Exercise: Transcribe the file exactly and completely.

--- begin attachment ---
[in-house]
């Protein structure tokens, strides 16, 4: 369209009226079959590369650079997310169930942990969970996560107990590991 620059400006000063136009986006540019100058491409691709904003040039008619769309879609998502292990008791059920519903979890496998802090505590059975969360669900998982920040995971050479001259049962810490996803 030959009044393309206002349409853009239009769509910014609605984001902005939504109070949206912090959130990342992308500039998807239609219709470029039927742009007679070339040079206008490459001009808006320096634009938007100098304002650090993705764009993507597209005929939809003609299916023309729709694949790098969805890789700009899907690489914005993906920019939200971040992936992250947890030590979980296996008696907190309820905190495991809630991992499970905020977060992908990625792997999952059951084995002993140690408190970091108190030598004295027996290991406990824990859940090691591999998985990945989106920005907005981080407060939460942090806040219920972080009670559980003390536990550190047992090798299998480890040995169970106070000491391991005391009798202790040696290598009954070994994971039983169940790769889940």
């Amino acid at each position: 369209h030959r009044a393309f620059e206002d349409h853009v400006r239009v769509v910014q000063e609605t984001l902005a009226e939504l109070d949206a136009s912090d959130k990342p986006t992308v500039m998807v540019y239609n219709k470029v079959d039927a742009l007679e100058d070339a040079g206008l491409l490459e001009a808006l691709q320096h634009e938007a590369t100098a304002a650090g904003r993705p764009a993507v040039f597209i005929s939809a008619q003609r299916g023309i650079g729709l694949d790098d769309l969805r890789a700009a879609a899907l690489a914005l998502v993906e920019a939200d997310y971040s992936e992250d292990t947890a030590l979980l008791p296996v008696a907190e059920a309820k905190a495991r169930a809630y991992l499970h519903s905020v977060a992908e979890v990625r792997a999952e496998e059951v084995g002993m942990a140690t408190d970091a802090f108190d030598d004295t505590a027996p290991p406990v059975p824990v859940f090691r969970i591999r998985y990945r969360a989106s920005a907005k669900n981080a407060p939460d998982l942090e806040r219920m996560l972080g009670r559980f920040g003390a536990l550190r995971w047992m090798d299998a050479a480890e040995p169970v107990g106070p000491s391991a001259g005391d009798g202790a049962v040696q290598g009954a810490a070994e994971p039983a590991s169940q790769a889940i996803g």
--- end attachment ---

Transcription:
[in-house]
């Protein structure tokens, strides 16, 4: 369209009226079959590369650079997310169930942990969970996560107990590991 620059400006000063136009986006540019100058491409691709904003040039008619769309879609998502292990008791059920519903979890496998802090505590059975969360669900998982920040995971050479001259049962810490996803 030959009044393309206002349409853009239009769509910014609605984001902005939504109070949206912090959130990342992308500039998807239609219709470029039927742009007679070339040079206008490459001009808006320096634009938007100098304002650090993705764009993507597209005929939809003609299916023309729709694949790098969805890789700009899907690489914005993906920019939200971040992936992250947890030590979980296996008696907190309820905190495991809630991992499970905020977060992908990625792997999952059951084995002993140690408190970091108190030598004295027996290991406990824990859940090691591999998985990945989106920005907005981080407060939460942090806040219920972080009670559980003390536990550190047992090798299998480890040995169970106070000491391991005391009798202790040696290598009954070994994971039983169940790769889940």
């Amino acid at each position: 369209h030959r009044a393309f620059e206002d349409h853009v400006r239009v769509v910014q000063e609605t984001l902005a009226e939504l109070d949206a136009s912090d959130k990342p986006t992308v500039m998807v540019y239609n219709k470029v079959d039927a742009l007679e100058d070339a040079g206008l491409l490459e001009a808006l691709q320096h634009e938007a590369t100098a304002a650090g904003r993705p764009a993507v040039f597209i005929s939809a008619q003609r299916g023309i650079g729709l694949d790098d769309l969805r890789a700009a879609a899907l690489a914005l998502v993906e920019a939200d997310y971040s992936e992250d292990t947890a030590l979980l008791p296996v008696a907190e059920a309820k905190a495991r169930a809630y991992l499970h519903s905020v977060a992908e979890v990625r792997a999952e496998e059951v084995g002993m942990a140690t408190d970091a802090f108190d030598d004295t505590a027996p290991p406990v059975p824990v859940f090691r969970i591999r998985y990945r969360a989106s920005a907005k669900n981080a407060p939460d998982l942090e806040r219920m996560l972080g009670r559980f920040g003390a536990l550190r995971w047992m090798d299998a050479a480890e040995p169970v107990g106070p000491s391991a001259g005391d009798g202790a049962v040696q290598g009954a810490a070994e994971p039983a590991s169940q790769a889940i996803g």